Frieden-und Freudenland wrote:
Electrum wrote:A
[effect]the first question asked in insurance questionnaires is 'ASL?'

You mean ALS? ASL is American Sign Language AFAIK.

ASL is old chat slang for age/sex/location. Makes sense for it to be a first question on an insurance questionnaire.

Auphelia wrote:I assume by this is that they will euthanise people above retirement age. As the elderly commonly require more health care, removing them from the equation will lower costs to the health insurance companies. This option presumes that these savings will at least in part be passed on to the consumer, making it more worthwhile for healthy people to pay into these health insurance schemes and ending the "death spiral" as risks for the companies are lowered and the consumer base comes back in to prop them up.

I may be misunderstanding this, though. Do correct me if I am wrong.


Spot on.

re: comments on "permanent retirement" --- I really like the ambiguity of it but at the same time I love FuF's phrasing of "retire from the troubles of this worldly life" even more, so I'll go with that. Thanks.

Fauxia wrote:
Electrum wrote:[option]"It is mostly the very sick that are signing up for health insurance these days," explains actuary @@randomname@@, as @@he@@ calculates your life expectancy based on your weight and smoking status. "Without healthy people contributing, the health insurance industry is going to be bankrupt. Allow us to charge different prices to people based on a genetic sample and their responses to our extensive questionnaire. That way, we can work out who is healthy and give them discounts to continue paying insurance."
[effect]the first question asked in insurance questionnaires is 'ASL?'

Wouldn't the assumption be that this is legal?


It's not where I'm from, but I see your point. I'll just make it compulsory for people to give up genetic samples while testing.

Fauxia wrote:Also, given that it was the most famous piece of legislation in the USA of the last decade, I feel like someone ought to propose an individual mandate. That's up to you, of course. But I can't help feeling a center-right person may feel like the options are either ridiculous or communist. Not that issues are supposed to be easy.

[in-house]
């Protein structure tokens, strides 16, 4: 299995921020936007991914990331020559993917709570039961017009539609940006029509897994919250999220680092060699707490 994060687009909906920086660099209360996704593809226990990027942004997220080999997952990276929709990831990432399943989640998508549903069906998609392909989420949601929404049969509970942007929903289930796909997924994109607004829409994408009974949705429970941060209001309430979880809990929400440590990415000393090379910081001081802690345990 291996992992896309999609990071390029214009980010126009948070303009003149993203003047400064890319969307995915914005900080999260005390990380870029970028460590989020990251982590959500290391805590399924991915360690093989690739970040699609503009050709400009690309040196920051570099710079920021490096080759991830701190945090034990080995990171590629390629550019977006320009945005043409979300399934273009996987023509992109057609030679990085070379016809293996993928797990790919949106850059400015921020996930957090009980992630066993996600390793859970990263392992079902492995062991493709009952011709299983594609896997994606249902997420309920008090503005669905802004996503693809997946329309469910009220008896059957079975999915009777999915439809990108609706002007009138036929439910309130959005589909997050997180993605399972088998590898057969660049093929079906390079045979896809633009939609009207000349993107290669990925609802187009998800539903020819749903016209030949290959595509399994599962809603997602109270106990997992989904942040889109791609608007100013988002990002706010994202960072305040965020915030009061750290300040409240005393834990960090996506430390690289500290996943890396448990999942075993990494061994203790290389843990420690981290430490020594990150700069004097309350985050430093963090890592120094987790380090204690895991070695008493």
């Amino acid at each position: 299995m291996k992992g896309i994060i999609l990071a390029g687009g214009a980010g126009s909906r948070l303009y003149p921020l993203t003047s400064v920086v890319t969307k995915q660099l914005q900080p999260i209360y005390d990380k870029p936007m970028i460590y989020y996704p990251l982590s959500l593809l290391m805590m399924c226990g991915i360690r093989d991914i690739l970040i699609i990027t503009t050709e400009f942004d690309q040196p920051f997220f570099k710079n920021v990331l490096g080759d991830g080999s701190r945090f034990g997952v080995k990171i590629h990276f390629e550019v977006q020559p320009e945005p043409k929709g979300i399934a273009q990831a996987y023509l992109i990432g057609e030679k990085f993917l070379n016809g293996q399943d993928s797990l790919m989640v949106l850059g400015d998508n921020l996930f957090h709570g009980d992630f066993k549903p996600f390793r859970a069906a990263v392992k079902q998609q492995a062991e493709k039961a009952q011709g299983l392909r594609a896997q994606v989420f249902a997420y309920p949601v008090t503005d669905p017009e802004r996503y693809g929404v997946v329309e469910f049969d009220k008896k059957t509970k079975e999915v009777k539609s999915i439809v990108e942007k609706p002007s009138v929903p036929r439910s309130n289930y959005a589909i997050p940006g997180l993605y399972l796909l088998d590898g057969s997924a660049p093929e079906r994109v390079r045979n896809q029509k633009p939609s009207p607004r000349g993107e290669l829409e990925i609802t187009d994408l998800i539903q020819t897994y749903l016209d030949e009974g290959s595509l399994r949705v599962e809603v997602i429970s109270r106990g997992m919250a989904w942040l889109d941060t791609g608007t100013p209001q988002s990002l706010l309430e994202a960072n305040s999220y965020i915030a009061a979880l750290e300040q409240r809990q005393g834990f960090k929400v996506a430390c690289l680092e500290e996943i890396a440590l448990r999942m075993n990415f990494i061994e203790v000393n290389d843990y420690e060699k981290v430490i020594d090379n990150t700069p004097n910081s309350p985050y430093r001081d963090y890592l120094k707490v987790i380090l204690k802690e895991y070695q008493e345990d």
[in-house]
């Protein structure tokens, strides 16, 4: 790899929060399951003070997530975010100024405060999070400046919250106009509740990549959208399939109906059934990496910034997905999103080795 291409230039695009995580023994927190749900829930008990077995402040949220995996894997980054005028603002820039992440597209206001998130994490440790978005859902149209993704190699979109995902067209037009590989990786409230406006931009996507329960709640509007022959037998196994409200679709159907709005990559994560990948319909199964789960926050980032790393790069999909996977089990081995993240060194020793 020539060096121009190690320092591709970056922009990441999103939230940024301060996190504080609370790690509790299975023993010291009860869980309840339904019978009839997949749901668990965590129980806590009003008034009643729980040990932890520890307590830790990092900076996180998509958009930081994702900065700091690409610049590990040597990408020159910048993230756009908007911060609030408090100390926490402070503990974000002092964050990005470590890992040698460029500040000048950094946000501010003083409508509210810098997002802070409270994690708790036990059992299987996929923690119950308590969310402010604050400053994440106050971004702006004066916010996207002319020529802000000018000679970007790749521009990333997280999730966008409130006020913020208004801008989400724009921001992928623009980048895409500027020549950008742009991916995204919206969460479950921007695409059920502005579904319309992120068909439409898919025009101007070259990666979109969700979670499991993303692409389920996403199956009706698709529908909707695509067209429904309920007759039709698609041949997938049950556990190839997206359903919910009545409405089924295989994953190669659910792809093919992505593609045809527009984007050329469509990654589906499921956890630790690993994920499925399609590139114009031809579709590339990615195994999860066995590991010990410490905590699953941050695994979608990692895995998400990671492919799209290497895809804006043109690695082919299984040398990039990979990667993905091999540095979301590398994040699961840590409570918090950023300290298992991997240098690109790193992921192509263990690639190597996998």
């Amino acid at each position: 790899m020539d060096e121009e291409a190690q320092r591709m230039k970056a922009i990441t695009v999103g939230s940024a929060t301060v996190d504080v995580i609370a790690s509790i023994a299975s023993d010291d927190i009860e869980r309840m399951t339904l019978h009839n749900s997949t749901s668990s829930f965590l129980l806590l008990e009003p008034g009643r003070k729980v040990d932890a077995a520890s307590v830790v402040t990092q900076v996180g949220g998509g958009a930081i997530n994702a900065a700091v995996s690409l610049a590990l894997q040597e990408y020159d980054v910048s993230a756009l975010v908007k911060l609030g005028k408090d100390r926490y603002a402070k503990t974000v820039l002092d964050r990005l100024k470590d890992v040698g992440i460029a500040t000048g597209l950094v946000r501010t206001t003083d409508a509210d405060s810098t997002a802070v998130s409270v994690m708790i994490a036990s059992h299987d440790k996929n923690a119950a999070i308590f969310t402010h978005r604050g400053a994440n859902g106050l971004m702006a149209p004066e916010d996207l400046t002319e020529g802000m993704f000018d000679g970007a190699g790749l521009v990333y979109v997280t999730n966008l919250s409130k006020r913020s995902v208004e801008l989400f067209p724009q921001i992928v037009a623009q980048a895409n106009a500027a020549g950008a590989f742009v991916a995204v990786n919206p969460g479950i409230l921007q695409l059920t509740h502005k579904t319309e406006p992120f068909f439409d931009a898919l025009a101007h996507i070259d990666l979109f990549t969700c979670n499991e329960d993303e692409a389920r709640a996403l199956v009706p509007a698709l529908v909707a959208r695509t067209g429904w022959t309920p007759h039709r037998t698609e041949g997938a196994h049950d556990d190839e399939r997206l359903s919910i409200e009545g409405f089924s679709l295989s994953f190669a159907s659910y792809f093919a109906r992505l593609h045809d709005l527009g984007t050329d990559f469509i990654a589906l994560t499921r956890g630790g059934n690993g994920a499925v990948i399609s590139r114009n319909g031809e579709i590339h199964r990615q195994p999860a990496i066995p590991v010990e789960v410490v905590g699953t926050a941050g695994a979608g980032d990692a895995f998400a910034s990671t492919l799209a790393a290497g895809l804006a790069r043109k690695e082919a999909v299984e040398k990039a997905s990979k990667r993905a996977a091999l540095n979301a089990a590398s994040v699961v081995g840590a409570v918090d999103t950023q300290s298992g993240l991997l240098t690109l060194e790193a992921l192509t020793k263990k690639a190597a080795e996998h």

Up to you in the end.


Good idea, the idea didn't come to me, seeing as I live in a country with national health cover.

Baggieland wrote:
Electrum wrote:based on your weight and smoking status.

This would require the smoking policy whether or not LEADER smokes, as the option to smoke is clearly there.


Yup. Will change it to something more humorous.
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Postby Australian rePublic » Fri Jan 29, 2021 7:55 pm

I feel that this could also apply to countries with an NHS, such as Australia. In fact, this would be more likely to happen in a country with a NHS because the uninsured have a safety net. Australia is a good example of this, fewer people are getting private health insurance because Medicare exists and private health care exists, however, the reliance on Medicare is placing too much stress on Medicare
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Candlewhisper Archive
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Postby Candlewhisper Archive » Thu Feb 04, 2021 9:18 am

[desc] Healthy @@demonymplural@@ have dropped their health insurance in droves because of their low risk and years of increasing health insurance premiums. Without further action, experts say that the insurance industry will collapse in what has been dubbed the "death spiral".
[validity] no national health cover, low levels of insurance, old people


The second sentence doesn't seem feasible to me. To me, it seems more likely that experts would predict growing health inequalities, rather than industry collapse.

Private health insurance is a capitalist system, and without external intervention its going to generally have an outcome of reaching the price point that maximises profit. If health insurance costs are rising then thats because thats what the market will bear. If people start dropping health insurance in sufficient numbers, they'll simply lower the price till they pick up customers again. The flaw of that isn't that the insurance industries won't thrive, but rather that the poorest can't afford it, and because the hospitals also operate on a free market model they raise the price of medical treatment to the point that the insurance companies will bear, which in turn makes it impossible to self fund treatment WITHOUT insurance.